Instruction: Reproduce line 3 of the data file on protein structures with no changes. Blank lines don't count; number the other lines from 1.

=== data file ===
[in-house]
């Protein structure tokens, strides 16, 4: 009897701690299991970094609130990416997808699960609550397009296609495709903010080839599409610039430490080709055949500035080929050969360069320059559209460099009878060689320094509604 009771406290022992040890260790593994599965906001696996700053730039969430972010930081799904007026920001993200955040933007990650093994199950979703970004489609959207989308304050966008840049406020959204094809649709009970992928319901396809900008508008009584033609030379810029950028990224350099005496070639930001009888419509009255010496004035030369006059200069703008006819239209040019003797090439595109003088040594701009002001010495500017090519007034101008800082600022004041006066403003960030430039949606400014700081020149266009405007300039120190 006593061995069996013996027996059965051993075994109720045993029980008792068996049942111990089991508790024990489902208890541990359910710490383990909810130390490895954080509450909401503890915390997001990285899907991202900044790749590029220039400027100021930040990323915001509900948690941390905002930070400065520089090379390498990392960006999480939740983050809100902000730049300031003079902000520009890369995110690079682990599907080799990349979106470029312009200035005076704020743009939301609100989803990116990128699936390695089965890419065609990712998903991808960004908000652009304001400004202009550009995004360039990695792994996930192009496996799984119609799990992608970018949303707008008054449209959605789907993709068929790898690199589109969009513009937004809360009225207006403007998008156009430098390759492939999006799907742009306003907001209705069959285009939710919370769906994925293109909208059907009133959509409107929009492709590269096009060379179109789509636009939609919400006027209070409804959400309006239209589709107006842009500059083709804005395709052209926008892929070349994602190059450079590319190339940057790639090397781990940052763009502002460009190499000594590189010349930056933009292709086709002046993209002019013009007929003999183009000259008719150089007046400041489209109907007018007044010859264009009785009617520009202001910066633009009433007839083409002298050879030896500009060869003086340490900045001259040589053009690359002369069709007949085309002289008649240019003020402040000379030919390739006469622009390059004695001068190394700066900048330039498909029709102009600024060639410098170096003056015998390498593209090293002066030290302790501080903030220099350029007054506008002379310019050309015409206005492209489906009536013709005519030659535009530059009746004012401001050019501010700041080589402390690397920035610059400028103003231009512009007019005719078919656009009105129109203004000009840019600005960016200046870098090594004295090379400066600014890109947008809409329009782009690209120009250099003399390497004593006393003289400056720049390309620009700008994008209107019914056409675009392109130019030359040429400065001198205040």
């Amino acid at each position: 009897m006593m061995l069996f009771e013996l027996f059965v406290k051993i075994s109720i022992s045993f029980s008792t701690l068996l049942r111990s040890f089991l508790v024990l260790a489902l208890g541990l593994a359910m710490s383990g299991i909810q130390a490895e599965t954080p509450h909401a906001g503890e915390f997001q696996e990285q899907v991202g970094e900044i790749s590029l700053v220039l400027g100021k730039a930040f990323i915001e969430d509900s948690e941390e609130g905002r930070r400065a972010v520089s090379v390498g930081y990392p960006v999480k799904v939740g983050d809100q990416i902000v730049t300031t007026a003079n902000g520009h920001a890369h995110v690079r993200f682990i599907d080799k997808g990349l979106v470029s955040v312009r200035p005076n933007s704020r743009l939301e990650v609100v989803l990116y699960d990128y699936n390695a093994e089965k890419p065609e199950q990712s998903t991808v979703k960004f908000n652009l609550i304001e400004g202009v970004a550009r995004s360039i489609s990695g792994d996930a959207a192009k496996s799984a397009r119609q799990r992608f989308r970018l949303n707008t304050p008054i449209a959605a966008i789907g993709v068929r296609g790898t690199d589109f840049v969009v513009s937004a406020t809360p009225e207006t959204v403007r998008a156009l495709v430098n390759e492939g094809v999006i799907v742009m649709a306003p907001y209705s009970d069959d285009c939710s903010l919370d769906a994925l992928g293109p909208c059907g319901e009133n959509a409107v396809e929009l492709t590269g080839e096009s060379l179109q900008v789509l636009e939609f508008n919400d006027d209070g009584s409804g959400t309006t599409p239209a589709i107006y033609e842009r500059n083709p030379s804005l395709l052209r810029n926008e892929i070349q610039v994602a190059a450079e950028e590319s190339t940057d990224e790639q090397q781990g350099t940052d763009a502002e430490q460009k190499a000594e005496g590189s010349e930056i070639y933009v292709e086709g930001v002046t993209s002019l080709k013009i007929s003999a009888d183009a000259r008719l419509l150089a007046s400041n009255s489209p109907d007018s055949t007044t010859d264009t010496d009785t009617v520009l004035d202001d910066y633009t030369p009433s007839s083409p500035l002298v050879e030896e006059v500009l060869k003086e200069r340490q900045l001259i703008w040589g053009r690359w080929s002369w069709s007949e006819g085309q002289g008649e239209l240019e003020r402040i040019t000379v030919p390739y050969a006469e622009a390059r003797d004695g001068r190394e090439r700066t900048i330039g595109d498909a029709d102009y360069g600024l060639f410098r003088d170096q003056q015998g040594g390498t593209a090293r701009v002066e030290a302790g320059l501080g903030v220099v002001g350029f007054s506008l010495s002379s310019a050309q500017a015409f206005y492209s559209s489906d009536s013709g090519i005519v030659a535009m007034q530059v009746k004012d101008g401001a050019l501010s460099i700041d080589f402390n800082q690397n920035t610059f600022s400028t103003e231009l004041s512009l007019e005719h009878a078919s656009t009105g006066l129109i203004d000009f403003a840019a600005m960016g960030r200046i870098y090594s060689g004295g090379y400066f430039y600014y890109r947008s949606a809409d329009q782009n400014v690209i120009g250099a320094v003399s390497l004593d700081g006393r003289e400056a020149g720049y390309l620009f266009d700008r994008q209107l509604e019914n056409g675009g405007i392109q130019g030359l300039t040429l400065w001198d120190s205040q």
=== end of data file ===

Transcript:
């Amino acid at each position: 009897m006593m061995l069996f009771e013996l027996f059965v406290k051993i075994s109720i022992s045993f029980s008792t701690l068996l049942r111990s040890f089991l508790v024990l260790a489902l208890g541990l593994a359910m710490s383990g299991i909810q130390a490895e599965t954080p509450h909401a906001g503890e915390f997001q696996e990285q899907v991202g970094e900044i790749s590029l700053v220039l400027g100021k730039a930040f990323i915001e969430d509900s948690e941390e609130g905002r930070r400065a972010v520089s090379v390498g930081y990392p960006v999480k799904v939740g983050d809100q990416i902000v730049t300031t007026a003079n902000g520009h920001a890369h995110v690079r993200f682990i599907d080799k997808g990349l979106v470029s955040v312009r200035p005076n933007s704020r743009l939301e990650v609100v989803l990116y699960d990128y699936n390695a093994e089965k890419p065609e199950q990712s998903t991808v979703k960004f908000n652009l609550i304001e400004g202009v970004a550009r995004s360039i489609s990695g792994d996930a959207a192009k496996s799984a397009r119609q799990r992608f989308r970018l949303n707008t304050p008054i449209a959605a966008i789907g993709v068929r296609g790898t690199d589109f840049v969009v513009s937004a406020t809360p009225e207006t959204v403007r998008a156009l495709v430098n390759e492939g094809v999006i799907v742009m649709a306003p907001y209705s009970d069959d285009c939710s903010l919370d769906a994925l992928g293109p909208c059907g319901e009133n959509a409107v396809e929009l492709t590269g080839e096009s060379l179109q900008v789509l636009e939609f508008n919400d006027d209070g009584s409804g959400t309006t599409p239209a589709i107006y033609e842009r500059n083709p030379s804005l395709l052209r810029n926008e892929i070349q610039v994602a190059a450079e950028e590319s190339t940057d990224e790639q090397q781990g350099t940052d763009a502002e430490q460009k190499a000594e005496g590189s010349e930056i070639y933009v292709e086709g930001v002046t993209s002019l080709k013009i007929s003999a009888d183009a000259r008719l419509l150089a007046s400041n009255s489209p109907d007018s055949t007044t010859d264009t010496d009785t009617v520009l004035d202001d910066y633009t030369p009433s007839s083409p500035l002298v050879e030896e006059v500009l060869k003086e200069r340490q900045l001259i703008w040589g053009r690359w080929s002369w069709s007949e006819g085309q002289g008649e239209l240019e003020r402040i040019t000379v030919p390739y050969a006469e622009a390059r003797d004695g001068r190394e090439r700066t900048i330039g595109d498909a029709d102009y360069g600024l060639f410098r003088d170096q003056q015998g040594g390498t593209a090293r701009v002066e030290a302790g320059l501080g903030v220099v002001g350029f007054s506008l010495s002379s310019a050309q500017a015409f206005y492209s559209s489906d009536s013709g090519i005519v030659a535009m007034q530059v009746k004012d101008g401001a050019l501010s460099i700041d080589f402390n800082q690397n920035t610059f600022s400028t103003e231009l004041s512009l007019e005719h009878a078919s656009t009105g006066l129109i203004d000009f403003a840019a600005m960016g960030r200046i870098y090594s060689g004295g090379y400066f430039y600014y890109r947008s949606a809409d329009q782009n400014v690209i120009g250099a320094v003399s390497l004593d700081g006393r003289e400056a020149g720049y390309l620009f266009d700008r994008q209107l509604e019914n056409g675009g405007i392109q130019g030359l300039t040429l400065w001198d120190s205040q």